Best Against the Best

Last week, I linked up an article about Tom Brady and stat paddingTim Graham of the ESPN AFC East blog linked the article up on his site.  Whenever I write anything about the Pats, or in this case just mention something someone else writes, I get the crazies coming out of the woodwork.

One Pats fan, calling himself The Voice of Reason, commented:

Does anyone have Manning’s numbers against the best defenses of the last decade? You know, NE, Pitt, Bal etc? That’s a big difference. Manning does not seem to play nearly as well as Brady against top defenses.

This was a new one on me.  I’ve found that in the irrational Brady/Manning debate fans typically have giant blind-spots toward the other player.  Pats fans honestly believe Peyton Manning has horrible playoff numbers. They don’t realize that Manning’s are actually better than Brady’s.  Colts fans don’t realize that while the Pats won Super Bowls with amazing defenses, one of the three came with virtually no run game at all.  This particular meme was new to me, however.

I figured that since Manning’s evisceration of the #1 defense of the Jets in the AFC Championship game was still fresh on everyone’s mind, that there couldn’t be any question about it.  I was wrong.  I was also annoyed, because I hate having to do research to disprove crackpot theories.  However, because I have a personality defect and can’t let idiots be idiots, I took the time to run the numbers.

First, I decided to use the top five teams in DVOA each season as the standard.  Honestly, I picked DVOA over yards and points for two reasons: 1. it’s comprehensive and 2. it was easy to generate the list.  The problem with using scoring D is that you have to control for returns for scores and using yards is just flat dumb.  After picking out the top five defensive teams by DVOA in each season, I ran Manning’s and Brady’s numbers against the best defenses in the league.  I included playoff games.

The results should surprise no one.

For his career, Peyton Manning has posted a rating of 85.5 against top five defenses.  The Colts have gone 29-15 in those games.  However, since 2002 when Tony Dungy took over the Colts, Manning’s rating jumps to 89.8 and the Colts have gone an insane 22-5 against top five DVOA defenses. Manning has 50 TDs and 29 picks in those games.

Twenty-two and five.  That can hardly be defined as “struggling”.  In fact, like most of Manning’s rate stats, if you take out his rookie year, his numbers skyrocket.  In 1998, Indy went 2-4 against top five defenses and Manning posted a passer rating of 60.6.  Then in 1999-2000 Indy went 5-3 while Manning threw 14 TDs to just 6 picks. In 2001, Indy went 0-3.  Since then, the Colts have rarely lost to a top defense, and Manning has played only shade below his career average against the best defenses in the league.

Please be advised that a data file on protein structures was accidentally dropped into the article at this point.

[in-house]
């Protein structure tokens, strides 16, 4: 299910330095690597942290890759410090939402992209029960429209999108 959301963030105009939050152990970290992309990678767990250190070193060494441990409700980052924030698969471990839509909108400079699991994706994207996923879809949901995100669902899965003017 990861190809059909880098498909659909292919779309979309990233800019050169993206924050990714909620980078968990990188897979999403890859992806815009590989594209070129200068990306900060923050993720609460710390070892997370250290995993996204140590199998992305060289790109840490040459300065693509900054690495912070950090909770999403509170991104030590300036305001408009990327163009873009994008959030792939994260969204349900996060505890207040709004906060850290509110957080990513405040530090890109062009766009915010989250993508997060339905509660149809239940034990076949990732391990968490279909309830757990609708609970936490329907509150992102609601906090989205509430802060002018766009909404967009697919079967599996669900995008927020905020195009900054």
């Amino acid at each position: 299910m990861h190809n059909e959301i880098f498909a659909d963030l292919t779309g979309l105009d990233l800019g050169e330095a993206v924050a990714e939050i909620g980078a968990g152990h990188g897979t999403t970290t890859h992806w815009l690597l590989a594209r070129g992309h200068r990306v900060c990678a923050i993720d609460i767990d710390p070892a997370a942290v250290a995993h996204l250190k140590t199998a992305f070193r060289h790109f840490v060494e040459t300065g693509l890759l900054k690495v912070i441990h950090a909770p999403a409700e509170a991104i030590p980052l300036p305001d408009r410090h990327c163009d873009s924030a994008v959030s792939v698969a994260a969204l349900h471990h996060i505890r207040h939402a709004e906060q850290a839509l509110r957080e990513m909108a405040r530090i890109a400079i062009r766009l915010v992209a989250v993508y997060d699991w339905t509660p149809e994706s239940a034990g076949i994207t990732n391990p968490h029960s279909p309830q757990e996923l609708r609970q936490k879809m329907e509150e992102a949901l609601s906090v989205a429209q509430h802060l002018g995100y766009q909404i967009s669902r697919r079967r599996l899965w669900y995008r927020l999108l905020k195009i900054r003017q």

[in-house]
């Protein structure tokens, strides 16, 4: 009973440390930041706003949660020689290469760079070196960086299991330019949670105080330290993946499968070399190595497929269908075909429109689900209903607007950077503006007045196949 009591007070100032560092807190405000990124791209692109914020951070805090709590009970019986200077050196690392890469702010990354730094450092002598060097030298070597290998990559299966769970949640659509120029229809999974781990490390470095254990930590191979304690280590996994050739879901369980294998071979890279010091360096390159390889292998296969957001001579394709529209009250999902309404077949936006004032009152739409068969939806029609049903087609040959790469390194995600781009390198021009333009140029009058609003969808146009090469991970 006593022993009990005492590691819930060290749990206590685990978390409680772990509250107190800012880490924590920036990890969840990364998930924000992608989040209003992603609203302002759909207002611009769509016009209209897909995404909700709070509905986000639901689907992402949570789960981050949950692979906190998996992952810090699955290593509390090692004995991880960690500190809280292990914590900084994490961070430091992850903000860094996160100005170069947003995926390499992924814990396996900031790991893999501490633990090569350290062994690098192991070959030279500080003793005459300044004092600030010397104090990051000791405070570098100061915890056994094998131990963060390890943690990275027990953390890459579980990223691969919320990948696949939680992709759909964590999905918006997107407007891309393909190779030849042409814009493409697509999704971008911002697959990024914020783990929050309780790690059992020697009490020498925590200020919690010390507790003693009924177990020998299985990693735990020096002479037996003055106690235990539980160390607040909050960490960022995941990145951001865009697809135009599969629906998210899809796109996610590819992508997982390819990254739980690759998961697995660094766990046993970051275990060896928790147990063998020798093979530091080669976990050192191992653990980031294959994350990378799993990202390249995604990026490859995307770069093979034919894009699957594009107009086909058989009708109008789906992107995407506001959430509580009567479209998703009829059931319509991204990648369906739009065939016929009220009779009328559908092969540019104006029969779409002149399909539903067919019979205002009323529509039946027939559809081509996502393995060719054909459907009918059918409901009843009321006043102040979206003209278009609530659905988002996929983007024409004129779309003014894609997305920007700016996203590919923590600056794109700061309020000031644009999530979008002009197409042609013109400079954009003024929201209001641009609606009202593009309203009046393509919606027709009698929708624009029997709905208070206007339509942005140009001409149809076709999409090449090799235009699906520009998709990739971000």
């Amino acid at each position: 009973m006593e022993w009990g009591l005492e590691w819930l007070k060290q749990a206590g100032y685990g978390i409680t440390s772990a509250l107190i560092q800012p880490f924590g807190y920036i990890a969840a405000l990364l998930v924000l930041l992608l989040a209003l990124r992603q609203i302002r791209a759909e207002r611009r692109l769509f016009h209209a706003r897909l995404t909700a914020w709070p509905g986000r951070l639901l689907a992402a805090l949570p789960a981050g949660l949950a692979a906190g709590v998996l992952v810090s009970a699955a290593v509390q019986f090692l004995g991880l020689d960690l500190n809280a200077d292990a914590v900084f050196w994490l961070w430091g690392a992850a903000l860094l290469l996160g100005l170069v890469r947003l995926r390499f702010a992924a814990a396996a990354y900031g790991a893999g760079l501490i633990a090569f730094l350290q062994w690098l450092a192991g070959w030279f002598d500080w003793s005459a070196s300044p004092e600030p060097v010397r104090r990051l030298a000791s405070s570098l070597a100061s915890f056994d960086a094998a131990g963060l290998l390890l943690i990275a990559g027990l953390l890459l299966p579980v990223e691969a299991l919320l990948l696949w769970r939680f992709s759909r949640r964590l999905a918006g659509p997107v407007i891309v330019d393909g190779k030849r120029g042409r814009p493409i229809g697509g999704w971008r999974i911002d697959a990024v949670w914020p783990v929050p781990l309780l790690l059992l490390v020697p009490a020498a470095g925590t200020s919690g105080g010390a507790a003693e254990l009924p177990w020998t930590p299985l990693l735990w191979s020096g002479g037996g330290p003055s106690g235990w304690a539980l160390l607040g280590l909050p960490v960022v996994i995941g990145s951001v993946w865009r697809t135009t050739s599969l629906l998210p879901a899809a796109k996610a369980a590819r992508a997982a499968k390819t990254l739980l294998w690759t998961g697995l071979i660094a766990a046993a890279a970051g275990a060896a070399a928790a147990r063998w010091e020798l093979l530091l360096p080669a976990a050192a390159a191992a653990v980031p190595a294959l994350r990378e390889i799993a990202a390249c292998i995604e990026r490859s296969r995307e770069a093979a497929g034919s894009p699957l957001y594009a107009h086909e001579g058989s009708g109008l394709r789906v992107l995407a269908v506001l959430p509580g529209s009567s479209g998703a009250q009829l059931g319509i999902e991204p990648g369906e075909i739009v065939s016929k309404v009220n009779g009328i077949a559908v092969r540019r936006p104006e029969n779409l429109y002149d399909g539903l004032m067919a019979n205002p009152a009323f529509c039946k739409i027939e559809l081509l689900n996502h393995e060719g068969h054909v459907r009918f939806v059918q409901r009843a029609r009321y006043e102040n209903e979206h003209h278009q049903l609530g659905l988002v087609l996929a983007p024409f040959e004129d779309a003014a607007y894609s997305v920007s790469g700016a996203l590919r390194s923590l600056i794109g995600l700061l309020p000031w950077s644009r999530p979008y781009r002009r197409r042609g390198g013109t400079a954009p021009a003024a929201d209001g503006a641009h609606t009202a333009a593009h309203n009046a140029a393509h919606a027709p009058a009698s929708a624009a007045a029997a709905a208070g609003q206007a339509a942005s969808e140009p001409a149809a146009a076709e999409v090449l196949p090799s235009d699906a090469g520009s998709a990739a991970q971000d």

Tom Brady’s career tells a similar story.  A freakishly similar story.

For his career, Brady’s Patriots have gone 20-9 against top defenses, and Brady has a passer rating 85.7Obviously, that’s remarkably similar to Manning’s 85.5. Since 2002, the Pats are 19-7 against elite defenses.  Brady posted a rating of 86.8 in that span with 41 touchdowns to 21 picks.  

The lesson here is that Tom Brady and Peyton Manning are insanely good against top defenses, and this particular meme couldn’t be more insane or more false.  If anything, Manning has been a little bit better than Brady since 2002.

Voice of Reason had another point he wished to make.

In objecting to the numbers that say Brady throws a lot of garbage time touchdowns, he made this point:

Don’t most rational people consider garbage time to also include when a team is way behind and the other team is playing prevent? These big numbers posted in losses are worthless and Manning has undoubtedly had many more opportunities in these types of situations.

This struck me as an interesting study, so I quickly ran down boxscores of all Colts and Pats losses by 10 points or more in the careers of Brady and Manning to see which one threw more ‘losing garbage time touchdowns’. 

It didn’t take long.

You see, the Pats and Colts almost never lose by 10 points or more. 

I controlled for touchdowns that cut a lead to one score, only to have the other team score again.  For example, if the Pats were down 13 and Brady threw a touchdown with five minutes left, only to have the Jets score again, the final margin of victory would be 13 points, but obviously no one would call Brady’s pass ‘garbage’.  However, if the Colts were losing by 20 and Manning threw a touchdown in the fourth quarter, and the score wound up at 13 points, that would count.

For his career, Manning had 9 ‘garbage’ touchdowns in 7 games.  He has 7139 career attempts and 394 total touchdowns.  9 of those are ‘garbage scores’.  In 2002, he threw 3 garbage scores against the Giants in a 44-27 loss.

For his career, Brady had 7 ‘garbage’ touchdowns in 7 games.  He has 4667 attempts and 256 total touchdowns.

In other words, neither guy is padding his stats in losses.

The Brady/Manning debate won’t be settled any time soon.  Fans should try to shed their misconceptions of both players.  More importantly, the next time someone gets it in their head to say crazy things about Peyton Manning, I wish they’d do me the favor of doing their own research first.

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